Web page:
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A miracle: French hotels actually like dogs

Especially those that are stopovers for long-distance drivers rather than destinations in themselves

22 November 2014

9:00 AM

22 November 2014

9:00 AM

The first time I checked in to a French hotel with a golden retriever — his name was Gregory, predecessor of the incumbent Douglas — I left him, clearly unhappy, in the bedroom when I went to dinner. Then I realised that every other party already in the dining room included a dog, in some cases a lapdog enjoying morsels direct from its mistress’s plate. So I fetched Gregory, shoved him under the tablecloth and told him to keep quiet. But each time a tasty dish went past, his big hairy head emerged and sniffed the air. Eventually the maitre d’hotel approached. ‘You’re in trouble now,’ I whispered (to Gregory). ‘Ah, quel beau chien,’ said the maitre d’. ‘Would he like to order anything?’

It was a lesson in the dog-friendliness of French hotels, especially those that are stopovers for long-distance drivers rather than destinations in themselves. The Michelin Guide has a ‘No Dogs’ symbol, but if it’s not shown for your chosen auberge, your travelling companion is almost certainly OK — not just tolerated, as he might be in an English country inn, but welcomed even when, like Douglas, he puts his front paws on the counter to greet the receptionist.


The Logis de France handbook is another starting point in the search for the ideal dog hotel — which must of course have a large, well-fenced garden, or adjacent countryside, and preferably ground-floor bedrooms for speedy access to lawns and borders. If you regularly chauffeur your pet to your own or other people’s holiday homes a long way south, you need a selection of congenial, grassy places en route.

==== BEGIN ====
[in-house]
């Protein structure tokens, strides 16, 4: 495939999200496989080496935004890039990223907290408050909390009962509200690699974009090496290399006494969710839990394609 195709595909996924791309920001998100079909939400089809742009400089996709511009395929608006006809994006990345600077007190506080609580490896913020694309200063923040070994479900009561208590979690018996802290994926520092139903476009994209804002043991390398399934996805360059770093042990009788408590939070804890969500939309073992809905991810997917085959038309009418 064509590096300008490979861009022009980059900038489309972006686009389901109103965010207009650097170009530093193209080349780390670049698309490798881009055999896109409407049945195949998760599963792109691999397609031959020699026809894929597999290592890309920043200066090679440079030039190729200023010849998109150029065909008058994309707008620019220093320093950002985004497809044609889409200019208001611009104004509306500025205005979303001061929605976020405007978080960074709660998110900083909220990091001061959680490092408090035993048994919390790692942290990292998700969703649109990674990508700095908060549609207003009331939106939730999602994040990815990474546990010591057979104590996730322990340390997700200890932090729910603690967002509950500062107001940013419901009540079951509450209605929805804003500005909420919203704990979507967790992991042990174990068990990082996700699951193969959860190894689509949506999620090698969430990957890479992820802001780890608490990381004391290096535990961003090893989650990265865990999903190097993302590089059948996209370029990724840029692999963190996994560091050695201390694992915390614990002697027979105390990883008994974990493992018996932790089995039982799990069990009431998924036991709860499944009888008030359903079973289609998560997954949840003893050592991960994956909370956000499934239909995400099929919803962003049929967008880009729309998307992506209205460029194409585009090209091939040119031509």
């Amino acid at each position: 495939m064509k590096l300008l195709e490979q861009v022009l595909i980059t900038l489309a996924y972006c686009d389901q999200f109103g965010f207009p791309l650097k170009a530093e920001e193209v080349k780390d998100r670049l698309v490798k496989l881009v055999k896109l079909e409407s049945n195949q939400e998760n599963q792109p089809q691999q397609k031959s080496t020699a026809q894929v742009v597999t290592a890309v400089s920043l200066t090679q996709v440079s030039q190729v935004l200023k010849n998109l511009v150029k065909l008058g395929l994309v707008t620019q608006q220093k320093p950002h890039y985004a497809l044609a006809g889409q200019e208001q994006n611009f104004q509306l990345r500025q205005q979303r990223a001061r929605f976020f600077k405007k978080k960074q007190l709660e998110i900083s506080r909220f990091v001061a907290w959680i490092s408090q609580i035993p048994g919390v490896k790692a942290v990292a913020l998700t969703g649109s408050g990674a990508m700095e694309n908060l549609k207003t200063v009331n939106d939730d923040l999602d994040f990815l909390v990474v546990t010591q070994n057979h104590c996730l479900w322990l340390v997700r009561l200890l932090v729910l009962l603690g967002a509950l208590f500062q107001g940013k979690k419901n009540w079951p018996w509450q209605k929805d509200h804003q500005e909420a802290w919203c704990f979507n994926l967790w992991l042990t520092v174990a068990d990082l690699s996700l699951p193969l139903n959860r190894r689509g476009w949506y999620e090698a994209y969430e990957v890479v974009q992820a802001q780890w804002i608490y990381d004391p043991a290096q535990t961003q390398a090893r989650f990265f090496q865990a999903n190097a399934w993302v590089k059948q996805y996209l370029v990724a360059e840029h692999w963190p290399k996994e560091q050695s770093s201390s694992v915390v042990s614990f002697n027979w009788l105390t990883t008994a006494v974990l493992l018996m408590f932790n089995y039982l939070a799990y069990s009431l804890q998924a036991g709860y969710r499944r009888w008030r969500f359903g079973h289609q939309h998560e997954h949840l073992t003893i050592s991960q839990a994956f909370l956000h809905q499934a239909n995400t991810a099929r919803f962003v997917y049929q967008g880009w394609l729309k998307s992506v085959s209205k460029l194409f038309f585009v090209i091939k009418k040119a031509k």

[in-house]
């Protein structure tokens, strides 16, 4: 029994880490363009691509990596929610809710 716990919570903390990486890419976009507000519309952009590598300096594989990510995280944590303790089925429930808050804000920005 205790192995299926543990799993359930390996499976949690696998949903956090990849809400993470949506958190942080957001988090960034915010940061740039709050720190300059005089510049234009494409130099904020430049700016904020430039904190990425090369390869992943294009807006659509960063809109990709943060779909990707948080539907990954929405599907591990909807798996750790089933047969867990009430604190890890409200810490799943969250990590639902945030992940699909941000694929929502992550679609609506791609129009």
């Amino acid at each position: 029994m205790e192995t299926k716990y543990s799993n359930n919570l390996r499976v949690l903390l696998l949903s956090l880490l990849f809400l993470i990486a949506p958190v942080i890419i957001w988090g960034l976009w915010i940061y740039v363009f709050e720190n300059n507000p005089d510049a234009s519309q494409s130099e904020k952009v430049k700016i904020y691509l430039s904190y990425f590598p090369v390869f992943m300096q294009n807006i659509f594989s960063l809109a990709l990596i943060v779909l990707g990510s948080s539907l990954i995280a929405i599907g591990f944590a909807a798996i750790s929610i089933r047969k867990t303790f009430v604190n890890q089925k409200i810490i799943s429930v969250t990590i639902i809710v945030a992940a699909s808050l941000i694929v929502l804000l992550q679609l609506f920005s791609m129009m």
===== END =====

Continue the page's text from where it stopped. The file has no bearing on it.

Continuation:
The scene of that first encounter was La Bertelière at St Martin-du-Vivier, off the A28 in the northern outskirts of Rouen and a couple of hours south of the Channel Tunnel. If you prefer to cross the Seine by the Pont de Brotonne, heading for Tours and Poitiers, my recommendation is the Auberge du Val au Cesne, just south of Yvetot: cottage bedrooms in a menagerie-garden of donkeys, parrots and exotic poultry; delicious local cuisine. If your ferry crossing takes you to Cherbourg, my tip at the bottom of the peninsula (poised for attacking the western autoroutes the following morning) is La Croix D’Or at Avranches, a bargain-priced, half-timbered coaching inn around a leafy courtyard.

My own journey’s end is the Dordogne, and I have tried out all sorts of routes and stopovers to make the two-day expedition more fun for me and more tolerable for the canine passenger. Le Lanthenay is a simple hostelry with good food just outside Romorantin-Lanthenay in the Sologne. Les Orangeries at Lussac-les-Chateaux is my secret consolation for the tiresomeness of the truck route from Poitiers to Limoges: it looks nothing from the road but is actually a stylish ‘eco-hotel’ with lovely wooded grounds. And the Relais de Comodoliac at St Junien, close to Limoges and the war memorial village of Oradour-sur-Glane, could not have been friendlier. Douglas the dog enjoyed staying in all of them, and looks forward to discovering others to recommend next year.

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